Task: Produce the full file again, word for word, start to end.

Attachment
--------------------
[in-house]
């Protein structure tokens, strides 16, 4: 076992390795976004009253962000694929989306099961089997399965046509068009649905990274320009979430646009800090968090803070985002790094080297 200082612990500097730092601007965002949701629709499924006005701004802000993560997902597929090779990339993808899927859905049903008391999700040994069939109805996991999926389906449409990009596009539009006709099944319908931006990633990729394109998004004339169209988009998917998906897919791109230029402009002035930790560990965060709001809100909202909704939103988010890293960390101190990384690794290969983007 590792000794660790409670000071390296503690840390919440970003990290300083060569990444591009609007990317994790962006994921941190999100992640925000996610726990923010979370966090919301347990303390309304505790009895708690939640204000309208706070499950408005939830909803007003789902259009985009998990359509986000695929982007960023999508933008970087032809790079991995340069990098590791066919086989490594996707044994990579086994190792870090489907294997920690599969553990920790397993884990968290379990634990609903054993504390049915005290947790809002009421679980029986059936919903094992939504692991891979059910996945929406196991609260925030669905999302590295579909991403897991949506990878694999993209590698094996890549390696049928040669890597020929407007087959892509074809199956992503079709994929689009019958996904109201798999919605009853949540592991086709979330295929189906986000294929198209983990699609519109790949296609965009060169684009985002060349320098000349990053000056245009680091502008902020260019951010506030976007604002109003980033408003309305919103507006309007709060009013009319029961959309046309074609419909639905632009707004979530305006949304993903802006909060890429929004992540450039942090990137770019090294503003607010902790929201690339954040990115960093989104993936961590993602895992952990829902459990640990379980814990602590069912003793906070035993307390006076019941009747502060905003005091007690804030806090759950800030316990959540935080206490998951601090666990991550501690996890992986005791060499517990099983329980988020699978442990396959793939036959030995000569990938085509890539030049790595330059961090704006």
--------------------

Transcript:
[in-house]
């Protein structure tokens, strides 16, 4: 076992390795976004009253962000694929989306099961089997399965046509068009649905990274320009979430646009800090968090803070985002790094080297 200082612990500097730092601007965002949701629709499924006005701004802000993560997902597929090779990339993808899927859905049903008391999700040994069939109805996991999926389906449409990009596009539009006709099944319908931006990633990729394109998004004339169209988009998917998906897919791109230029402009002035930790560990965060709001809100909202909704939103988010890293960390101190990384690794290969983007 590792000794660790409670000071390296503690840390919440970003990290300083060569990444591009609007990317994790962006994921941190999100992640925000996610726990923010979370966090919301347990303390309304505790009895708690939640204000309208706070499950408005939830909803007003789902259009985009998990359509986000695929982007960023999508933008970087032809790079991995340069990098590791066919086989490594996707044994990579086994190792870090489907294997920690599969553990920790397993884990968290379990634990609903054993504390049915005290947790809002009421679980029986059936919903094992939504692991891979059910996945929406196991609260925030669905999302590295579909991403897991949506990878694999993209590698094996890549390696049928040669890597020929407007087959892509074809199956992503079709994929689009019958996904109201798999919605009853949540592991086709979330295929189906986000294929198209983990699609519109790949296609965009060169684009985002060349320098000349990053000056245009680091502008902020260019951010506030976007604002109003980033408003309305919103507006309007709060009013009319029961959309046309074609419909639905632009707004979530305006949304993903802006909060890429929004992540450039942090990137770019090294503003607010902790929201690339954040990115960093989104993936961590993602895992952990829902459990640990379980814990602590069912003793906070035993307390006076019941009747502060905003005091007690804030806090759950800030316990959540935080206490998951601090666990991550501690996890992986005791060499517990099983329980988020699978442990396959793939036959030995000569990938085509890539030049790595330059961090704006």